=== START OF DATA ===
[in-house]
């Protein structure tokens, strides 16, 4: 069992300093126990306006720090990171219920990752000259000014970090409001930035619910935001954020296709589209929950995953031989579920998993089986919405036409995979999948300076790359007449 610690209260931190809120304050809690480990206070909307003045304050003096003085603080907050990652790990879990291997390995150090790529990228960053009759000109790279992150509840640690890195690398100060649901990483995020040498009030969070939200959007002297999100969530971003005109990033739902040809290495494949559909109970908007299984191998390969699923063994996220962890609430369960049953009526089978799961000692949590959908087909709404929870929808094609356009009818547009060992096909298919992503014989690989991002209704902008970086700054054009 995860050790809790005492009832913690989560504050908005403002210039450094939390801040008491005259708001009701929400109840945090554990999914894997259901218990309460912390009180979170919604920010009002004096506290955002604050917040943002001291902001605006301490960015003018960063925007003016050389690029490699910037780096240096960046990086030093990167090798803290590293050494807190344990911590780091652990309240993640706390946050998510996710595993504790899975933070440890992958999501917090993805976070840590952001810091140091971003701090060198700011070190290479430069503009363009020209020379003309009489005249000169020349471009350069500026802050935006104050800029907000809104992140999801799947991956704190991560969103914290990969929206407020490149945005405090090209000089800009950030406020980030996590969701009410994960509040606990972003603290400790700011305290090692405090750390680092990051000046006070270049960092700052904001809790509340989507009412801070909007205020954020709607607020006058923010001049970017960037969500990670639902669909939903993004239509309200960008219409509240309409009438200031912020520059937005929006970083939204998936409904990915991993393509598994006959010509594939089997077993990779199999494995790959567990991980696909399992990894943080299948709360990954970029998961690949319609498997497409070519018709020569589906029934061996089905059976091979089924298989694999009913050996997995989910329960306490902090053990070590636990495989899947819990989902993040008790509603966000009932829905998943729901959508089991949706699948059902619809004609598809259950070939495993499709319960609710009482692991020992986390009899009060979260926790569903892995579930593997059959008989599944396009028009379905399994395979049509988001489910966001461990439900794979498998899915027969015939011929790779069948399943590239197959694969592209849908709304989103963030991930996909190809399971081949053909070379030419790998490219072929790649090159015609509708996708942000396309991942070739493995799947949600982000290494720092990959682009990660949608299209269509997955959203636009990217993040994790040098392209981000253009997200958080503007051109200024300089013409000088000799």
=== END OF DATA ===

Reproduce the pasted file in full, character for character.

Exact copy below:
[in-house]
């Protein structure tokens, strides 16, 4: 069992300093126990306006720090990171219920990752000259000014970090409001930035619910935001954020296709589209929950995953031989579920998993089986919405036409995979999948300076790359007449 610690209260931190809120304050809690480990206070909307003045304050003096003085603080907050990652790990879990291997390995150090790529990228960053009759000109790279992150509840640690890195690398100060649901990483995020040498009030969070939200959007002297999100969530971003005109990033739902040809290495494949559909109970908007299984191998390969699923063994996220962890609430369960049953009526089978799961000692949590959908087909709404929870929808094609356009009818547009060992096909298919992503014989690989991002209704902008970086700054054009 995860050790809790005492009832913690989560504050908005403002210039450094939390801040008491005259708001009701929400109840945090554990999914894997259901218990309460912390009180979170919604920010009002004096506290955002604050917040943002001291902001605006301490960015003018960063925007003016050389690029490699910037780096240096960046990086030093990167090798803290590293050494807190344990911590780091652990309240993640706390946050998510996710595993504790899975933070440890992958999501917090993805976070840590952001810091140091971003701090060198700011070190290479430069503009363009020209020379003309009489005249000169020349471009350069500026802050935006104050800029907000809104992140999801799947991956704190991560969103914290990969929206407020490149945005405090090209000089800009950030406020980030996590969701009410994960509040606990972003603290400790700011305290090692405090750390680092990051000046006070270049960092700052904001809790509340989507009412801070909007205020954020709607607020006058923010001049970017960037969500990670639902669909939903993004239509309200960008219409509240309409009438200031912020520059937005929006970083939204998936409904990915991993393509598994006959010509594939089997077993990779199999494995790959567990991980696909399992990894943080299948709360990954970029998961690949319609498997497409070519018709020569589906029934061996089905059976091979089924298989694999009913050996997995989910329960306490902090053990070590636990495989899947819990989902993040008790509603966000009932829905998943729901959508089991949706699948059902619809004609598809259950070939495993499709319960609710009482692991020992986390009899009060979260926790569903892995579930593997059959008989599944396009028009379905399994395979049509988001489910966001461990439900794979498998899915027969015939011929790779069948399943590239197959694969592209849908709304989103963030991930996909190809399971081949053909070379030419790998490219072929790649090159015609509708996708942000396309991942070739493995799947949600982000290494720092990959682009990660949608299209269509997955959203636009990217993040994790040098392209981000253009997200958080503007051109200024300089013409000088000799």